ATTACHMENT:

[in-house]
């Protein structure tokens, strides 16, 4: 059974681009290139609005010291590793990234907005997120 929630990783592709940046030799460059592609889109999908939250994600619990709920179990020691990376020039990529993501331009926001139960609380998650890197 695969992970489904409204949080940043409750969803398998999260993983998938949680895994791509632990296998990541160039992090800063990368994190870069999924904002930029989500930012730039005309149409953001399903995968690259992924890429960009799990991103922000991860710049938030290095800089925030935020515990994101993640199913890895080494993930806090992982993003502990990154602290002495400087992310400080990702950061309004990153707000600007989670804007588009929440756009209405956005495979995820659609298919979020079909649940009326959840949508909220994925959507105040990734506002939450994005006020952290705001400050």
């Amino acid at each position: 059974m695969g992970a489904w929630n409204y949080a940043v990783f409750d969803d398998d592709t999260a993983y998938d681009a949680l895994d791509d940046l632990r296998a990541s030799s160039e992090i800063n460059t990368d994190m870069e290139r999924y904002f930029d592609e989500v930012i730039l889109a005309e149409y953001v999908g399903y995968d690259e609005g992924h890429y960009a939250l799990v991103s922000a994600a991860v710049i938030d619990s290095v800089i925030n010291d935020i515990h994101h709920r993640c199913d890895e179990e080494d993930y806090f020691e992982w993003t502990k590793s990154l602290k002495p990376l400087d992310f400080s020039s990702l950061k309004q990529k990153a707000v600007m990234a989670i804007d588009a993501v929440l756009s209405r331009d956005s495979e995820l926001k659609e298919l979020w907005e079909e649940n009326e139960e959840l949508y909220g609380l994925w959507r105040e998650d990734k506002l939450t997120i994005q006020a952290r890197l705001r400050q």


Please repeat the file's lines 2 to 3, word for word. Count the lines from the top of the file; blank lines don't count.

């Protein structure tokens, strides 16, 4: 059974681009290139609005010291590793990234907005997120 929630990783592709940046030799460059592609889109999908939250994600619990709920179990020691990376020039990529993501331009926001139960609380998650890197 695969992970489904409204949080940043409750969803398998999260993983998938949680895994791509632990296998990541160039992090800063990368994190870069999924904002930029989500930012730039005309149409953001399903995968690259992924890429960009799990991103922000991860710049938030290095800089925030935020515990994101993640199913890895080494993930806090992982993003502990990154602290002495400087992310400080990702950061309004990153707000600007989670804007588009929440756009209405956005495979995820659609298919979020079909649940009326959840949508909220994925959507105040990734506002939450994005006020952290705001400050």
């Amino acid at each position: 059974m695969g992970a489904w929630n409204y949080a940043v990783f409750d969803d398998d592709t999260a993983y998938d681009a949680l895994d791509d940046l632990r296998a990541s030799s160039e992090i800063n460059t990368d994190m870069e290139r999924y904002f930029d592609e989500v930012i730039l889109a005309e149409y953001v999908g399903y995968d690259e609005g992924h890429y960009a939250l799990v991103s922000a994600a991860v710049i938030d619990s290095v800089i925030n010291d935020i515990h994101h709920r993640c199913d890895e179990e080494d993930y806090f020691e992982w993003t502990k590793s990154l602290k002495p990376l400087d992310f400080s020039s990702l950061k309004q990529k990153a707000v600007m990234a989670i804007d588009a993501v929440l756009s209405r331009d956005s495979e995820l926001k659609e298919l979020w907005e079909e649940n009326e139960e959840l949508y909220g609380l994925w959507r105040e998650d990734k506002l939450t997120i994005q006020a952290r890197l705001r400050q």